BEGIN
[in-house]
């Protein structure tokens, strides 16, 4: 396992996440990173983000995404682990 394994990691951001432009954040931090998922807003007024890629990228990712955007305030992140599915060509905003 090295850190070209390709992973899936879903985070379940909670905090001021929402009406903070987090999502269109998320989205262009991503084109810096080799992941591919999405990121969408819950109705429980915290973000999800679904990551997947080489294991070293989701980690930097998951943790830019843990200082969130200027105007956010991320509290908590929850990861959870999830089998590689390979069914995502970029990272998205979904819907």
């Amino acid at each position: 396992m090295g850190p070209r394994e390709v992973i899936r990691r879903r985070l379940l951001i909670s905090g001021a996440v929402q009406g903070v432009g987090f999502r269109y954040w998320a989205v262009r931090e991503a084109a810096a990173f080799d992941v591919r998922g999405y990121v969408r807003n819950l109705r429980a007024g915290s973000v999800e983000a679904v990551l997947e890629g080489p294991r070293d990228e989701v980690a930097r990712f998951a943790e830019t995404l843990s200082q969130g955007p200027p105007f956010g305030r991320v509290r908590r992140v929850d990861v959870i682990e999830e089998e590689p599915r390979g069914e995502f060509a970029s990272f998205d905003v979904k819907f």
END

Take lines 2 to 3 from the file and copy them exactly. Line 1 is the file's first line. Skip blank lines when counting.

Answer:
């Protein structure tokens, strides 16, 4: 396992996440990173983000995404682990 394994990691951001432009954040931090998922807003007024890629990228990712955007305030992140599915060509905003 090295850190070209390709992973899936879903985070379940909670905090001021929402009406903070987090999502269109998320989205262009991503084109810096080799992941591919999405990121969408819950109705429980915290973000999800679904990551997947080489294991070293989701980690930097998951943790830019843990200082969130200027105007956010991320509290908590929850990861959870999830089998590689390979069914995502970029990272998205979904819907």
């Amino acid at each position: 396992m090295g850190p070209r394994e390709v992973i899936r990691r879903r985070l379940l951001i909670s905090g001021a996440v929402q009406g903070v432009g987090f999502r269109y954040w998320a989205v262009r931090e991503a084109a810096a990173f080799d992941v591919r998922g999405y990121v969408r807003n819950l109705r429980a007024g915290s973000v999800e983000a679904v990551l997947e890629g080489p294991r070293d990228e989701v980690a930097r990712f998951a943790e830019t995404l843990s200082q969130g955007p200027p105007f956010g305030r991320v509290r908590r992140v929850d990861v959870i682990e999830e089998e590689p599915r390979g069914e995502f060509a970029s990272f998205d905003v979904k819907f």